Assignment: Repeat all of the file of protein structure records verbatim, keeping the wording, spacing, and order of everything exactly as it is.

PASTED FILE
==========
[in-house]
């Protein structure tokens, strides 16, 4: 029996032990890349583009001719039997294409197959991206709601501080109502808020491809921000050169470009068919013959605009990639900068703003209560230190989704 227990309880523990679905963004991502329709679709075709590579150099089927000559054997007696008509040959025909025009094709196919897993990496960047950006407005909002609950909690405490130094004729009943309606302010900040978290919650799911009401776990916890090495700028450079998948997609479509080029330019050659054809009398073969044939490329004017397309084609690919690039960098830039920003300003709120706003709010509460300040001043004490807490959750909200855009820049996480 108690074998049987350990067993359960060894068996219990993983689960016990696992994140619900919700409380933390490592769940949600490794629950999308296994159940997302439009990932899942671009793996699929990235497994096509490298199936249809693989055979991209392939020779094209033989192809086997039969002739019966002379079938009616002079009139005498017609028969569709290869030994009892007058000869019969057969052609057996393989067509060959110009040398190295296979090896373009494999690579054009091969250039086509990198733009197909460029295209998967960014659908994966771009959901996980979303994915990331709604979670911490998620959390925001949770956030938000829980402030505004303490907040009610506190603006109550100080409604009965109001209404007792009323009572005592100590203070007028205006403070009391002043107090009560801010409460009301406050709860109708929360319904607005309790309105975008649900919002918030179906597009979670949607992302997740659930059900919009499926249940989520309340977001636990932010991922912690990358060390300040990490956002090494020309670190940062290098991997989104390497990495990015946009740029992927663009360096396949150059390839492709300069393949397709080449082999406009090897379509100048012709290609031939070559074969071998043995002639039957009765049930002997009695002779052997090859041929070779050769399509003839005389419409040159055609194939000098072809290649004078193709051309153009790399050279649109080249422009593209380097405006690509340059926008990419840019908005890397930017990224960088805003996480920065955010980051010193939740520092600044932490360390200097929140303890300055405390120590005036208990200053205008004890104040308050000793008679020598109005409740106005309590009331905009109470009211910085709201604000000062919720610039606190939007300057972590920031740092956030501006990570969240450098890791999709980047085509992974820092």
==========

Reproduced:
[in-house]
């Protein structure tokens, strides 16, 4: 029996032990890349583009001719039997294409197959991206709601501080109502808020491809921000050169470009068919013959605009990639900068703003209560230190989704 227990309880523990679905963004991502329709679709075709590579150099089927000559054997007696008509040959025909025009094709196919897993990496960047950006407005909002609950909690405490130094004729009943309606302010900040978290919650799911009401776990916890090495700028450079998948997609479509080029330019050659054809009398073969044939490329004017397309084609690919690039960098830039920003300003709120706003709010509460300040001043004490807490959750909200855009820049996480 108690074998049987350990067993359960060894068996219990993983689960016990696992994140619900919700409380933390490592769940949600490794629950999308296994159940997302439009990932899942671009793996699929990235497994096509490298199936249809693989055979991209392939020779094209033989192809086997039969002739019966002379079938009616002079009139005498017609028969569709290869030994009892007058000869019969057969052609057996393989067509060959110009040398190295296979090896373009494999690579054009091969250039086509990198733009197909460029295209998967960014659908994966771009959901996980979303994915990331709604979670911490998620959390925001949770956030938000829980402030505004303490907040009610506190603006109550100080409604009965109001209404007792009323009572005592100590203070007028205006403070009391002043107090009560801010409460009301406050709860109708929360319904607005309790309105975008649900919002918030179906597009979670949607992302997740659930059900919009499926249940989520309340977001636990932010991922912690990358060390300040990490956002090494020309670190940062290098991997989104390497990495990015946009740029992927663009360096396949150059390839492709300069393949397709080449082999406009090897379509100048012709290609031939070559074969071998043995002639039957009765049930002997009695002779052997090859041929070779050769399509003839005389419409040159055609194939000098072809290649004078193709051309153009790399050279649109080249422009593209380097405006690509340059926008990419840019908005890397930017990224960088805003996480920065955010980051010193939740520092600044932490360390200097929140303890300055405390120590005036208990200053205008004890104040308050000793008679020598109005409740106005309590009331905009109470009211910085709201604000000062919720610039606190939007300057972590920031740092956030501006990570969240450098890791999709980047085509992974820092």